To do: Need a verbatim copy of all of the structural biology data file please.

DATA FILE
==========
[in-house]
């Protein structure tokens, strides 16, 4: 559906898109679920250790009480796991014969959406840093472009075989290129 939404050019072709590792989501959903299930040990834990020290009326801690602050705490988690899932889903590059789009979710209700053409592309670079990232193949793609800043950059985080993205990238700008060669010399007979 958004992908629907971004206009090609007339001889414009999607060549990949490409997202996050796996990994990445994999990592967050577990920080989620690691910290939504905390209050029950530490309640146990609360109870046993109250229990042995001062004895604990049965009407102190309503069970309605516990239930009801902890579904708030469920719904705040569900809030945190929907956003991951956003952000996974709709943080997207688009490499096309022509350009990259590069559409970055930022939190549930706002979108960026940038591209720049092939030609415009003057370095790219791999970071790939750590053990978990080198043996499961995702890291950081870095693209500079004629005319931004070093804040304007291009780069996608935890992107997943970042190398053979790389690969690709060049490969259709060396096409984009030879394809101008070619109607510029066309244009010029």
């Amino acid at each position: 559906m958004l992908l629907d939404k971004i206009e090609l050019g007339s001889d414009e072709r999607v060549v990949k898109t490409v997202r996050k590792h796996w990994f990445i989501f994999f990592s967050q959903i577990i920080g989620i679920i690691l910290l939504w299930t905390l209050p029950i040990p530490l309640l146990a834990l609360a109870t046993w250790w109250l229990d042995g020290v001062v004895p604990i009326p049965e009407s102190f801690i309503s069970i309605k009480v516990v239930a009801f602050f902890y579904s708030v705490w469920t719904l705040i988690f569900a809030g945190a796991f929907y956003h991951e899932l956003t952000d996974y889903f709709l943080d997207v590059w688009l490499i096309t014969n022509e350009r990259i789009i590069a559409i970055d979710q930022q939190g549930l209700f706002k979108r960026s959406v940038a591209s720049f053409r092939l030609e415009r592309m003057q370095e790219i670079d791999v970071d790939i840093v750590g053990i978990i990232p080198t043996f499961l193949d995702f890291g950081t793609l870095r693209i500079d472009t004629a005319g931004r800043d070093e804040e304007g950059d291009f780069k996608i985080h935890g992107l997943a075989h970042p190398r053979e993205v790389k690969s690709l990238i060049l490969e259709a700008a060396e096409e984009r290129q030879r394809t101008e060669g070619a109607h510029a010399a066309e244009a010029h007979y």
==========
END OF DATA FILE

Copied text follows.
[in-house]
């Protein structure tokens, strides 16, 4: 559906898109679920250790009480796991014969959406840093472009075989290129 939404050019072709590792989501959903299930040990834990020290009326801690602050705490988690899932889903590059789009979710209700053409592309670079990232193949793609800043950059985080993205990238700008060669010399007979 958004992908629907971004206009090609007339001889414009999607060549990949490409997202996050796996990994990445994999990592967050577990920080989620690691910290939504905390209050029950530490309640146990609360109870046993109250229990042995001062004895604990049965009407102190309503069970309605516990239930009801902890579904708030469920719904705040569900809030945190929907956003991951956003952000996974709709943080997207688009490499096309022509350009990259590069559409970055930022939190549930706002979108960026940038591209720049092939030609415009003057370095790219791999970071790939750590053990978990080198043996499961995702890291950081870095693209500079004629005319931004070093804040304007291009780069996608935890992107997943970042190398053979790389690969690709060049490969259709060396096409984009030879394809101008070619109607510029066309244009010029």
């Amino acid at each position: 559906m958004l992908l629907d939404k971004i206009e090609l050019g007339s001889d414009e072709r999607v060549v990949k898109t490409v997202r996050k590792h796996w990994f990445i989501f994999f990592s967050q959903i577990i920080g989620i679920i690691l910290l939504w299930t905390l209050p029950i040990p530490l309640l146990a834990l609360a109870t046993w250790w109250l229990d042995g020290v001062v004895p604990i009326p049965e009407s102190f801690i309503s069970i309605k009480v516990v239930a009801f602050f902890y579904s708030v705490w469920t719904l705040i988690f569900a809030g945190a796991f929907y956003h991951e899932l956003t952000d996974y889903f709709l943080d997207v590059w688009l490499i096309t014969n022509e350009r990259i789009i590069a559409i970055d979710q930022q939190g549930l209700f706002k979108r960026s959406v940038a591209s720049f053409r092939l030609e415009r592309m003057q370095e790219i670079d791999v970071d790939i840093v750590g053990i978990i990232p080198t043996f499961l193949d995702f890291g950081t793609l870095r693209i500079d472009t004629a005319g931004r800043d070093e804040e304007g950059d291009f780069k996608i985080h935890g992107l997943a075989h970042p190398r053979e993205v790389k690969s690709l990238i060049l490969e259709a700008a060396e096409e984009r290129q030879r394809t101008e060669g070619a109607h510029a010399a066309e244009a010029h007979y």